To get ourselves out, we stopped at Kirkwood Lake and walked a loop around it.
By this time, we all felt jet-lagged from our disturbed sleep pattern, not just
Pepe and Sarah, and even such small walk exhausted us. Still the whole trip
proved Pepe and Sarah compatible with our family. They stayed unfazed
even when we started singing in the car (they joined us instead), or at other
peculiarities of our family. I attribute this to the fact that Pepe has been for
years working with theoretical physicists, and considers staying with lunatics,
During the following weekdays I had to get back to less lofty affairs. I had a
business meeting, a visit to a dentists with Regina's younger son (she remained
unable to drive), extending oversight over my own children and their school,
and naturally my goats. In this week, a big re-building of their pens began,
about which I shall write later (for like every construction, this, too, went
over schedule). Still, on Tuesday I took Pepe and Sarah to a small town named
San Juan Bautista, to visit a Spanish mission there of the same name. I had
written about missions many times; I think that it's one of the things
a California visitor should see. In addition, this one sits right atop San
Andreas Fault, and a historic exhibit is enhanced by a geology lesson.
The mission dates to the time of first Spanish attempts to settle California
from the south up. Only fifty years after founding the missions, gold got
discovered, and the ensuing rush to the West after a promise of quick riches.
|San Juan Bautista Mission.
|Mission church - made of wood, breathing warmth, colors.
The mission and museum around it offer a beautiful review of history, from
native artifacts, over Franciscan "padres", Spanish and Mexican
rancheros, to an Italian hotel owner and English families that survived
tragedy of Donner Party. All this I partially know from our previous visits
— but some of them I spent overseeing kids on their school trip, and thus
also in the company of a vomiting girl and an autistic boy — and thus I
had much less time to pay consistent attention to the exhibits and their
It was pleasant to spend time in such a place whilst in company of adults
who did not whine — despite our having discovered that our bag with
food "forgot itself" back at home.
Going through the town museum was a bit erratic, for from stables, a sound of
an anvil lured us to the smithy. And there, by the furnace, two smiths stood,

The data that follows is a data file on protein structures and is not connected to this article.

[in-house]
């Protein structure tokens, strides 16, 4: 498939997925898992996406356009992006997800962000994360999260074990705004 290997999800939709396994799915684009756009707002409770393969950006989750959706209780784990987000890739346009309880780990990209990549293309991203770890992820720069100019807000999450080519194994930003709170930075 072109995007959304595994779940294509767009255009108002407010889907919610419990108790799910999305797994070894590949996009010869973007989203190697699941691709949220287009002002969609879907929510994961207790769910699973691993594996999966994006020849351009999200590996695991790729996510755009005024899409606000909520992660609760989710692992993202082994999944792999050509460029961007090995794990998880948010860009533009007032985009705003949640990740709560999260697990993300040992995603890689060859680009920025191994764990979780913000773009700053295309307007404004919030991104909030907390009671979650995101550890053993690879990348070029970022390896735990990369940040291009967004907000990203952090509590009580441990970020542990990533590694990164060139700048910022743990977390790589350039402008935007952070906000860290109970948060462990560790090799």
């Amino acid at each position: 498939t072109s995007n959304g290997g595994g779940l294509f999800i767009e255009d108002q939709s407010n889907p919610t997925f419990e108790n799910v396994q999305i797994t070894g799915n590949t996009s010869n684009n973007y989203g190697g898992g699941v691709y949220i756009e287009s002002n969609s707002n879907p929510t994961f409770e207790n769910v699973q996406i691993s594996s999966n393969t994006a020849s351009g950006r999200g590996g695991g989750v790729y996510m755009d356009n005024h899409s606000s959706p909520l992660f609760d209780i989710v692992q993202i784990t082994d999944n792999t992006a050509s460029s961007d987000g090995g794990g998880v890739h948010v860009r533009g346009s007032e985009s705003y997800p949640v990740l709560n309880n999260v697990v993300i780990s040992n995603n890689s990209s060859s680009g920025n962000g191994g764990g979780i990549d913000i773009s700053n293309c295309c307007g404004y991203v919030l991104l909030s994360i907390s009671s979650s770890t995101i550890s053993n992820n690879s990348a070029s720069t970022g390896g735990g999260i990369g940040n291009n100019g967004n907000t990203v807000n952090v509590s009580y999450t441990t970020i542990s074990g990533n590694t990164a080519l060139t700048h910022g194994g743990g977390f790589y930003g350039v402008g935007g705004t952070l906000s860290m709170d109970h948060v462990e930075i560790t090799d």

who entered a friendly conversation with us. Pepe and Sarah each eventually
received an artistically wrought hook, while I got nothing — after all,
I ain't as interesting, being a local. We walked through Zanetti's house
and hotel — which sports (besides secret gambling den) an interesting bar
— from which, according to records, horses had to be regularly ejected,
so that other guest would fit — local hot-blooded wranglers allegedly
could, from a horse-back, drink at the bar, but also play billiard.
|Friendly smiths at the museum.
|This bustling stage-coach stop had a luxury of public bathroom.
Tired of history, we drove on from San Juan to Moss Landing, to let the girls
finally see Pacific Ocean. Still we first reinforced ourselves by a lunch at a
local Thai restaurant, and only then went to check out otters, sea lions,
pelicans and the rest of critters in the lagoon and along the beach. An otter
showed itself as usual near a bridge across the lagoon channel — I wonder
if its on the town payroll, for it seems to me that it's always there. Which is
great, as one can take tourists there and show them this marvel of nature with
about the same certainty as with the Monterey Aquarium.
The town obviously DOES NOT have weather on its payroll, because they still
have not managed to control it; a crazy wind blew at the ocean beach and we did
not last long there. On the other hand, thanks to the stormy ocean, heaps of
kelp lay disgorged by the surf, and I could play clever and show the girls
what sea weed looks like.
|Wranglers could thus arrive to the bar with feet washed and hooves cleaned.
|Pepe at Moss Landing.
On Wednesday morning Sid dropped our visitors off at a railroad station, to take
a train to San Francisco. We have never grown fond of the City, and during the
last few years, when everybody there got progressively crazy, we try to avoid it
altogether. Especially since SanFran became the refuge of the homeless who live
in the streets — including depositing their waste there. If you think that
dog droppings in a city are a problem, try to imagine several thousand soilers
of the homo sapiens variety. Then add problems and expenses (several tens of
dollars per hour) with parking your car — and it may hopefully become
obvious why we don't rush to go there. Taking a train is not much faster (when
you include the necessary trip to the station on our end; the closest one is
some 20 minutes drive away), but it may be cheaper. And most importantly —
our visitors and we could get a short break from each other, following
Independence continued on Thursday; girls went on a bike trip and I have seen to
my goats, checking out the pens, shopping and such. Our program merged again
from Friday, with Sarah and Pepe and me — as we were headed for four days
in the Sierra.
You can see there are plenty of pictures again — more in the